Summit High School Principal Tim Ridder to depart for Steamboat in June |

Summit High School Principal Tim Ridder to depart for Steamboat in June

Ridder has served with the district since 2019 and led the high school through the first years of the COVID-19 pandemic

Liz Copan/Summit Daily News archive
Summit High School, pictured at the beginning of the closure of in-person learning in April 2020. Tim Ridder, the school's principal, helmed the school as it transitioned to online learning and then back to in-person.
Liz Copan/Summit Daily News archive

Summit High School Principal Tim Ridder, who has served with the district since 2019, will be leaving his position at the end of June for a new role with the Steamboat Springs School District. 

Ridder, who previously worked as a middle school principal for the Thompson School District in Loveland, said he’s had an “unbelievable experience” at an “unbelievable high school.” 

Though he’s excited for his new role as director of teaching and learning for Steamboat — a position that will see him interact with various district officials to hone its strategic and academic master plans — he added, “I’m sad to leave just because it is such a great place.”

Ridder led the high school as it weathered the beginning of the COVID-19 pandemic, when public schools were forced online and students and educators alike faced unprecedented challenges. Thanks to the district’s one-to-one policy, which provides a Chromebook or tablet to each student, Ridder said the high school was able to adjust to online learning and mitigate academic disruption. 

Still, Ridder said the effects of losing so much in-person time for students are still playing out today. 

“Public schools are important in the socialization and development of kids,” he said. 

Despite the challenges, Ridder said he’s proud that the high school has been able to maintain a more than 90% five-year graduation rate and a near 90% four-year rate. Though four-year graduation saw a slight decline due to the pandemic, Ridder said he’s confident those rates will rebound.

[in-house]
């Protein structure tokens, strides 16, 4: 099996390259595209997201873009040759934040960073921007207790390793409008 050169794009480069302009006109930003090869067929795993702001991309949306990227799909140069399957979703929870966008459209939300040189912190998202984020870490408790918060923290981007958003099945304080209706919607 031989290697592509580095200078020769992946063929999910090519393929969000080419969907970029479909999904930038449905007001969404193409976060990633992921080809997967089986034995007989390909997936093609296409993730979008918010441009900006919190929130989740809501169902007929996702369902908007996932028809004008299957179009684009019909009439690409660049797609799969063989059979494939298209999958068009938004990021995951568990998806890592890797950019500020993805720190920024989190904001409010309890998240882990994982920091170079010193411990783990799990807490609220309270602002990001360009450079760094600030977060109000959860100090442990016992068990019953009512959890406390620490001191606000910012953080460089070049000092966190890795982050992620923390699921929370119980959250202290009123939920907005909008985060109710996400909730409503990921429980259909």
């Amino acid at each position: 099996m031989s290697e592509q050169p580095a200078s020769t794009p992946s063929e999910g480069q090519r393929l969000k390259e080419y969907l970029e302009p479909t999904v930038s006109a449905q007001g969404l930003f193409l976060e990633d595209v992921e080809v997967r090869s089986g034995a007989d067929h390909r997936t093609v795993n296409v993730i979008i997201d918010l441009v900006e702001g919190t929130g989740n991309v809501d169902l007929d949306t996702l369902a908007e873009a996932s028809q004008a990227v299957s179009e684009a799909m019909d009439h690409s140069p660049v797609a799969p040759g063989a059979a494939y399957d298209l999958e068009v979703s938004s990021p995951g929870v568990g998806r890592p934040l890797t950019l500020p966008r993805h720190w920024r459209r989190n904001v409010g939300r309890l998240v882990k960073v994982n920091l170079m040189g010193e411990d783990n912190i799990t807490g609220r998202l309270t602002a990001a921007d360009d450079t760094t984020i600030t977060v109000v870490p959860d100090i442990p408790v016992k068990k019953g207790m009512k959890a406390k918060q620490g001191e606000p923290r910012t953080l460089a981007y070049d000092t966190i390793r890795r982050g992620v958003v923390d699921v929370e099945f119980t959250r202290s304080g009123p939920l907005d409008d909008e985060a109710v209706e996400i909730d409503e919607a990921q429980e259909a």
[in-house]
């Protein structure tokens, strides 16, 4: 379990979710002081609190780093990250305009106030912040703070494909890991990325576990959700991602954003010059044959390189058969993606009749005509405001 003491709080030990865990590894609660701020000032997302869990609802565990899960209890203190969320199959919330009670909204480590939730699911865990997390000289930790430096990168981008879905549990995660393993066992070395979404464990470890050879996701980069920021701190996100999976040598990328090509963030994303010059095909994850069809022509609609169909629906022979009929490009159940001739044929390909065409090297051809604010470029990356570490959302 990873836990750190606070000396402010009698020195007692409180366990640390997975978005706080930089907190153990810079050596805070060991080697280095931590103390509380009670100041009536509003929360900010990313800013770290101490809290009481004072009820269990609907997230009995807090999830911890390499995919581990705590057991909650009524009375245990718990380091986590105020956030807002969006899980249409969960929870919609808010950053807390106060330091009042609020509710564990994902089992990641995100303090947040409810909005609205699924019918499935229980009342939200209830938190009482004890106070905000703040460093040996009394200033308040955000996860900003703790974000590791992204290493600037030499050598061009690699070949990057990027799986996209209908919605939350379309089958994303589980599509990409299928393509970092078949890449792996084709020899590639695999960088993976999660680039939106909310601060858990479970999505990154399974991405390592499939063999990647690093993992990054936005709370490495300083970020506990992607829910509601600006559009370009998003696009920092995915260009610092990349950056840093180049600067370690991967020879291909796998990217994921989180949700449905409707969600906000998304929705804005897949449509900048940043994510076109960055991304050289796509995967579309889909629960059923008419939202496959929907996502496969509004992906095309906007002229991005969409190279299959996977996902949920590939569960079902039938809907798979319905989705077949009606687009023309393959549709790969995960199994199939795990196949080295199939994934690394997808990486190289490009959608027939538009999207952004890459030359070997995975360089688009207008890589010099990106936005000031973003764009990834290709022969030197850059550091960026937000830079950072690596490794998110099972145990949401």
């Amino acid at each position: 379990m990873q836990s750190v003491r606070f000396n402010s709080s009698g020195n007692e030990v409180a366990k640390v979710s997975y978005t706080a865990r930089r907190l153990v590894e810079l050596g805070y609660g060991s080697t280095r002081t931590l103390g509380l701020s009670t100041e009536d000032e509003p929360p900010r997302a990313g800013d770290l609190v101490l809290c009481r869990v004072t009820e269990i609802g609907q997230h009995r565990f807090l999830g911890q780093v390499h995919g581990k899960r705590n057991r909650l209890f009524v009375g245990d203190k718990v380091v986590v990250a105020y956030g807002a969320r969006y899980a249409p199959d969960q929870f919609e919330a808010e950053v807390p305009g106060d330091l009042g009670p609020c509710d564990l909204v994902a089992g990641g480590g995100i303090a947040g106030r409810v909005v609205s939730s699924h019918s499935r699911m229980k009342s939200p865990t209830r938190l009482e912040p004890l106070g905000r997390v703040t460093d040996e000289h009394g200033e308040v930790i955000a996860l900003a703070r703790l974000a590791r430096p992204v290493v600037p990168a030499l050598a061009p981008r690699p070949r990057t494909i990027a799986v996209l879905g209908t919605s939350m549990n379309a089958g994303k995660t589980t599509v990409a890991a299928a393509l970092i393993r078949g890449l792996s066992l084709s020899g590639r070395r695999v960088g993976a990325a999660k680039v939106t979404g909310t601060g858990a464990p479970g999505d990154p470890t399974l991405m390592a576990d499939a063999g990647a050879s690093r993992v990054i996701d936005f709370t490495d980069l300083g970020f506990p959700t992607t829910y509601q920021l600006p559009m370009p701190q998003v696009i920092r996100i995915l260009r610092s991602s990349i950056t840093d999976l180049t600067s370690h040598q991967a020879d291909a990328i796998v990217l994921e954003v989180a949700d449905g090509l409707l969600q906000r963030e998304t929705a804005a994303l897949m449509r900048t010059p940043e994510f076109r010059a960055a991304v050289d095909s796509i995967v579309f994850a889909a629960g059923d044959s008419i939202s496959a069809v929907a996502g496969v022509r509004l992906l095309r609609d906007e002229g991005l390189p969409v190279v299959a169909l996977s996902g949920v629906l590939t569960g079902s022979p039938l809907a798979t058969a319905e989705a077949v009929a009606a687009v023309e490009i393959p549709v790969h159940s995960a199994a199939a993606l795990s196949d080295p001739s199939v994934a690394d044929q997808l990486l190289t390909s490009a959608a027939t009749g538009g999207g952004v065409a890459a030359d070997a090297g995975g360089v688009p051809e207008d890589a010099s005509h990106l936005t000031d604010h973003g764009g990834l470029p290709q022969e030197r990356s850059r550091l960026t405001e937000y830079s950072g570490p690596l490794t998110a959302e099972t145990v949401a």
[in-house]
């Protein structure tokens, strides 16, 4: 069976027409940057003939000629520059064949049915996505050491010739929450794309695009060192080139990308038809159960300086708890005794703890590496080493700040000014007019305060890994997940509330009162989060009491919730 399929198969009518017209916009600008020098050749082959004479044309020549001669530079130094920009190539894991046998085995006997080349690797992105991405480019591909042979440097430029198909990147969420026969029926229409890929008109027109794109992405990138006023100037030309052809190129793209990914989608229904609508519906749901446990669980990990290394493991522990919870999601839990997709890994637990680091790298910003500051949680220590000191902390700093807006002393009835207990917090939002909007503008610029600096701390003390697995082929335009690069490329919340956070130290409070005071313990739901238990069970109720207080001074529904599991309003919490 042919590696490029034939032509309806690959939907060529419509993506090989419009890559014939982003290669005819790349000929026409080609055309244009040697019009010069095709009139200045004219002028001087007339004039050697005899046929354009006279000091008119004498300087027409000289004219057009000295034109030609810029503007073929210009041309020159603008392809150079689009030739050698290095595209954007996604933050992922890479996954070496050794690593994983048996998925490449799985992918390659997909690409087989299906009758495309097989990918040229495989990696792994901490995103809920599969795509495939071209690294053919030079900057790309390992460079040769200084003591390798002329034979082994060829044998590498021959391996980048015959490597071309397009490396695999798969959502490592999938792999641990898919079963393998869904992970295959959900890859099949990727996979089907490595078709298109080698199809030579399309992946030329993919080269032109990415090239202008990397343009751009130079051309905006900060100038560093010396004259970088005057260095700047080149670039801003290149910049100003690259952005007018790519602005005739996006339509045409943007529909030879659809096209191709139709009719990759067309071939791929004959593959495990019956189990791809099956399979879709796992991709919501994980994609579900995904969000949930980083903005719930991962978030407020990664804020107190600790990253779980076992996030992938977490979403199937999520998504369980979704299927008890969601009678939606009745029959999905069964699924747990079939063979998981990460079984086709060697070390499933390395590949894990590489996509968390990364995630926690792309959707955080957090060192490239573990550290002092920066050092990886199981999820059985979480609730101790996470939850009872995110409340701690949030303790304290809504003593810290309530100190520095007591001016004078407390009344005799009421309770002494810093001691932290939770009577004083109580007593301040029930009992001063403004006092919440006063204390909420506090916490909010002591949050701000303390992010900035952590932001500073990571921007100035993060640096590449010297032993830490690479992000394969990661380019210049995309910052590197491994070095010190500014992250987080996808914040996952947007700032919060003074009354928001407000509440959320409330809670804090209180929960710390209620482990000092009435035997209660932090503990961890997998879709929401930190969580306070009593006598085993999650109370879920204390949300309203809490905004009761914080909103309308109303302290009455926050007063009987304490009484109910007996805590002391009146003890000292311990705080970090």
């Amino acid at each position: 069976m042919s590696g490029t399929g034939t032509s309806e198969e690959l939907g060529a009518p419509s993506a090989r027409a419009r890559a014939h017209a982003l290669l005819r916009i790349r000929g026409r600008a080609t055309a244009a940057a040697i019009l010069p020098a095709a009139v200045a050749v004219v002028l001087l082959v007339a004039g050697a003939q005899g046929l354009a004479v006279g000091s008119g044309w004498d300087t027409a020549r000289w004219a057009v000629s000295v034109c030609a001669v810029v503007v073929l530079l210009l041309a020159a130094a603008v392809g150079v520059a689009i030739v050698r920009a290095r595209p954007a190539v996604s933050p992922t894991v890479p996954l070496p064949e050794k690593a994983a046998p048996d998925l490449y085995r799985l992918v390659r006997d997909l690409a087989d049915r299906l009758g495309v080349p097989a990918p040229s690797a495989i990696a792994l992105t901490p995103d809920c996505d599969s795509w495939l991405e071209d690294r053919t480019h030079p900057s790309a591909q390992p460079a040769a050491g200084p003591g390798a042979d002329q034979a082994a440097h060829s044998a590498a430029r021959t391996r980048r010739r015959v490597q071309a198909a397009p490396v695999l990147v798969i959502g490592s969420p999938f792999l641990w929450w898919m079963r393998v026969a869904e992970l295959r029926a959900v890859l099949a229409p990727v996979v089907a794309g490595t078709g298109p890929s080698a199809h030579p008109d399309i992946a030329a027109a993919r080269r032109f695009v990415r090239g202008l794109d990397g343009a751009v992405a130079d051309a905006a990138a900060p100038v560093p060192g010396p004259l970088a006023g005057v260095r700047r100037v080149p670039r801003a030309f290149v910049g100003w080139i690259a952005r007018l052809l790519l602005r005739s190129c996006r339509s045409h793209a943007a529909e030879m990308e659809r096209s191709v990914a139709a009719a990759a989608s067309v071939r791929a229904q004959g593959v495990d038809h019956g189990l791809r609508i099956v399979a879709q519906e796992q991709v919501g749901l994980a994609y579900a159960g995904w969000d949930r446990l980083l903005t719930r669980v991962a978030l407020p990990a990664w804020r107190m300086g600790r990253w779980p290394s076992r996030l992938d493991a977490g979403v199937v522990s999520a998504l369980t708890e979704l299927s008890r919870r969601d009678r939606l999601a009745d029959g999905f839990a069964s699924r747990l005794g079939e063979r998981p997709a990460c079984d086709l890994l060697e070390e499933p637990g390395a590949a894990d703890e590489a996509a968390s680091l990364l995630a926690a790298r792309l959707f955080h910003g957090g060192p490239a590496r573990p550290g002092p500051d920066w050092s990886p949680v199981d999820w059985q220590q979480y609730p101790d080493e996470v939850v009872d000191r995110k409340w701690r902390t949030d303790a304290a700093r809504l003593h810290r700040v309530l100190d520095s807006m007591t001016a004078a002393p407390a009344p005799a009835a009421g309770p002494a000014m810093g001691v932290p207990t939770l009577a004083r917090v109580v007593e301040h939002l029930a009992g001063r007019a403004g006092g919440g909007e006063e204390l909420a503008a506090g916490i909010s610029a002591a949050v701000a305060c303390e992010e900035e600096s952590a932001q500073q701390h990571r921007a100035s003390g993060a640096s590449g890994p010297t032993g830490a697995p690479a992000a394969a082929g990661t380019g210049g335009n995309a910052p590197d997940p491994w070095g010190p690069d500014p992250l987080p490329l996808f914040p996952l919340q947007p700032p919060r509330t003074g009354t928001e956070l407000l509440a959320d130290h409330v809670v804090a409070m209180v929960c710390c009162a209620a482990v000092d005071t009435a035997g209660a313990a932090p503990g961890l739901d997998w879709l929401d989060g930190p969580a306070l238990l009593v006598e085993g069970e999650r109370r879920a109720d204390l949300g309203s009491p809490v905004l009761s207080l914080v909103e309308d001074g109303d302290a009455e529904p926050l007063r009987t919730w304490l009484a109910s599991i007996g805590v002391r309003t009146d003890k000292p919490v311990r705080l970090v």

“When COVID kicked in, it threw a wrench into everything,” Ridder said. “It’s taking (students) longer to figure things out … but we don’t give up on kids.”

Summit High School Principal Tim Ridder speaks during a graduation ceremony for the class of 2021 on May 29, 2021 in Breckenridge. Ridder, who has served with the district since 2019, will be leaving in June for a position with the Steamboat Springs School District.
Ashley Low/Summit Daily News archive

Superintendent Tony Byrd said those graduation rates, which remain above the Colorado average, are a “tribute to a lot of hard work to get kids through high school at a time when they’re either online or not coming in to school at all.”

Byrd called the pandemic “among the most difficult times to be a leader in public education,” adding, “Tim did some very important work to keep the school moving forward.”

Along with transitioning back to to in-person learning, Ridder said Summit High School continues to build on what it can offer students — from up to 3,000 college credits to supporting career and technical application courses as well as the International Baccalaureate program. Those opportunities, Ridder said, are more commonly found in larger districts. 

“Being able to say that we’re providing all these options in a community that’s so generous to its school system is really important,” Ridder said. 

On issues that continue to challenge the school district such as declining attendance rates, which were worse this year among older grades, Byrd said Ridder has helped lay important groundwork to improve those at the high school.

“I’m super thankful for Tim’s commitment to the Summit School District,” Byrd said, adding that Ridder made a point to be “very supportive” of students mental, emotional and social wellbeing.

Byrd said the process has already begun to find Ridder’s successor, who will helm the roughly 1,150-student high school. Applications are being accepted. After whittling down the list, the district will likely host a community forum with two to four finalists in the coming months.

Byrd, who will make the final decision on a hire, said he hopes to have a new principal begin by early July, though the district could bring on an interim if it feels the need to extend its recruitment process.

Support Local Journalism

Support Local Journalism

As a Summit Daily News reader, you make our work possible.

Summit Daily is embarking on a multiyear project to digitize its archives going back to 1989 and make them available to the public in partnership with the Colorado Historic Newspapers Collection. The full project is expected to cost about $165,000. All donations made in 2023 will go directly toward this project.

Every contribution, no matter the size, will make a difference.